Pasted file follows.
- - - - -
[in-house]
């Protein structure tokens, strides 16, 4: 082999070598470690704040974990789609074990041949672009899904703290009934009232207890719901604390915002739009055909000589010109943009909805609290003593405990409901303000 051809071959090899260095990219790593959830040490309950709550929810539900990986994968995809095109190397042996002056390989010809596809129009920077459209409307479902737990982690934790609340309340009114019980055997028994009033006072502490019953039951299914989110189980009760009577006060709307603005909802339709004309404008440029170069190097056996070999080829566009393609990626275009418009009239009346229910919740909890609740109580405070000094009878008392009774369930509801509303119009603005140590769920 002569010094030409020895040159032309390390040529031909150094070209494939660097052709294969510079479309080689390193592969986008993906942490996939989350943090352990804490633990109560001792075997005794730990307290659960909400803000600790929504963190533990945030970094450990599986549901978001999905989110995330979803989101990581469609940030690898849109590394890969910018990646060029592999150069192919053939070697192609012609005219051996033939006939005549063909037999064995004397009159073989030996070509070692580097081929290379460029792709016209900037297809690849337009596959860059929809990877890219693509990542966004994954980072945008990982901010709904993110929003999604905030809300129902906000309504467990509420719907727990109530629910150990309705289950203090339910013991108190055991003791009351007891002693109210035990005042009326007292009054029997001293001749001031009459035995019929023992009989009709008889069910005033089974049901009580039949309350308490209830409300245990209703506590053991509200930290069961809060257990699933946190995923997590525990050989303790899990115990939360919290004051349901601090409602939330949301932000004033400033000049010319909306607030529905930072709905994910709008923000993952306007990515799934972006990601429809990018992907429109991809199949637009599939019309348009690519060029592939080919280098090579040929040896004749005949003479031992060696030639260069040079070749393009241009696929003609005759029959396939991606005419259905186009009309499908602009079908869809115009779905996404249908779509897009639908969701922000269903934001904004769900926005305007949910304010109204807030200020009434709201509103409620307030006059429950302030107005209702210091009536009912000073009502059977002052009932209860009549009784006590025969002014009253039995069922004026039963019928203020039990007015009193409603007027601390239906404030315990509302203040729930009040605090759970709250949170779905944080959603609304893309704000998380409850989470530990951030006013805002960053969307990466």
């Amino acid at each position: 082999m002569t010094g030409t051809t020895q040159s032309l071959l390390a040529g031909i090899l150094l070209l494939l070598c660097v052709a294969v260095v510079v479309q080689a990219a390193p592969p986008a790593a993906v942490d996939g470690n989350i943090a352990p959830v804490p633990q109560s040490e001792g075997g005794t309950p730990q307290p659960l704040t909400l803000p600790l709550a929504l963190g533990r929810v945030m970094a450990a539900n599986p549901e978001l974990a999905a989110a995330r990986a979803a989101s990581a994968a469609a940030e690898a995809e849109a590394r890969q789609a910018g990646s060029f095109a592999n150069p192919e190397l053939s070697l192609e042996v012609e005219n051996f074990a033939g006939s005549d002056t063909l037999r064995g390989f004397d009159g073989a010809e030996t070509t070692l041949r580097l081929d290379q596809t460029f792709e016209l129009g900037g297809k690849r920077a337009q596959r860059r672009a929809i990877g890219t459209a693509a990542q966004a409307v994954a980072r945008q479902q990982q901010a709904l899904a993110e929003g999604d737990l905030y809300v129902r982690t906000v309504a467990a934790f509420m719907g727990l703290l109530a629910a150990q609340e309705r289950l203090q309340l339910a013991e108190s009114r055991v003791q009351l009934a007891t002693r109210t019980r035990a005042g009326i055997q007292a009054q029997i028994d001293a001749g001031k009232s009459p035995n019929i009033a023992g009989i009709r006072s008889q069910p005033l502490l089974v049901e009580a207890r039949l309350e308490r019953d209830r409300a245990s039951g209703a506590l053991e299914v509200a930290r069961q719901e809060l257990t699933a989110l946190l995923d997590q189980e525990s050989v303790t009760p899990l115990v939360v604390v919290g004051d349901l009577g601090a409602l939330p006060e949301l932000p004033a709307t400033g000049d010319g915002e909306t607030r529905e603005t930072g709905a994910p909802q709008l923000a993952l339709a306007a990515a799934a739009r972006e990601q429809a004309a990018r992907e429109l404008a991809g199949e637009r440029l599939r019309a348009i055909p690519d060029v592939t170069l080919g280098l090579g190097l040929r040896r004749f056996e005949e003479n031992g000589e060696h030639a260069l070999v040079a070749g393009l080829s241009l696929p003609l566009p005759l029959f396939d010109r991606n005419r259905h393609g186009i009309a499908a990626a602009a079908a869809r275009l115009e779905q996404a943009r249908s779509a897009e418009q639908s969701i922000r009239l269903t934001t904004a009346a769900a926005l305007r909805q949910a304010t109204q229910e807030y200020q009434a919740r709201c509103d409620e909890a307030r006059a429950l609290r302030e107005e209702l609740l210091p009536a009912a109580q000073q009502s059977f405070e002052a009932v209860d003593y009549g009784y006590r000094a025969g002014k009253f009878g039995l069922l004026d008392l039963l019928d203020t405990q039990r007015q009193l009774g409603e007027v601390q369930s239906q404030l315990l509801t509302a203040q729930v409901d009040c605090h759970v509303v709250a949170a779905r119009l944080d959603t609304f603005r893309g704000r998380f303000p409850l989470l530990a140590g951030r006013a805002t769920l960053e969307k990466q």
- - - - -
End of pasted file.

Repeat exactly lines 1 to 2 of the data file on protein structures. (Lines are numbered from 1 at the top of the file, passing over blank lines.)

[in-house]
């Protein structure tokens, strides 16, 4: 082999070598470690704040974990789609074990041949672009899904703290009934009232207890719901604390915002739009055909000589010109943009909805609290003593405990409901303000 051809071959090899260095990219790593959830040490309950709550929810539900990986994968995809095109190397042996002056390989010809596809129009920077459209409307479902737990982690934790609340309340009114019980055997028994009033006072502490019953039951299914989110189980009760009577006060709307603005909802339709004309404008440029170069190097056996070999080829566009393609990626275009418009009239009346229910919740909890609740109580405070000094009878008392009774369930509801509303119009603005140590769920 002569010094030409020895040159032309390390040529031909150094070209494939660097052709294969510079479309080689390193592969986008993906942490996939989350943090352990804490633990109560001792075997005794730990307290659960909400803000600790929504963190533990945030970094450990599986549901978001999905989110995330979803989101990581469609940030690898849109590394890969910018990646060029592999150069192919053939070697192609012609005219051996033939006939005549063909037999064995004397009159073989030996070509070692580097081929290379460029792709016209900037297809690849337009596959860059929809990877890219693509990542966004994954980072945008990982901010709904993110929003999604905030809300129902906000309504467990509420719907727990109530629910150990309705289950203090339910013991108190055991003791009351007891002693109210035990005042009326007292009054029997001293001749001031009459035995019929023992009989009709008889069910005033089974049901009580039949309350308490209830409300245990209703506590053991509200930290069961809060257990699933946190995923997590525990050989303790899990115990939360919290004051349901601090409602939330949301932000004033400033000049010319909306607030529905930072709905994910709008923000993952306007990515799934972006990601429809990018992907429109991809199949637009599939019309348009690519060029592939080919280098090579040929040896004749005949003479031992060696030639260069040079070749393009241009696929003609005759029959396939991606005419259905186009009309499908602009079908869809115009779905996404249908779509897009639908969701922000269903934001904004769900926005305007949910304010109204807030200020009434709201509103409620307030006059429950302030107005209702210091009536009912000073009502059977002052009932209860009549009784006590025969002014009253039995069922004026039963019928203020039990007015009193409603007027601390239906404030315990509302203040729930009040605090759970709250949170779905944080959603609304893309704000998380409850989470530990951030006013805002960053969307990466």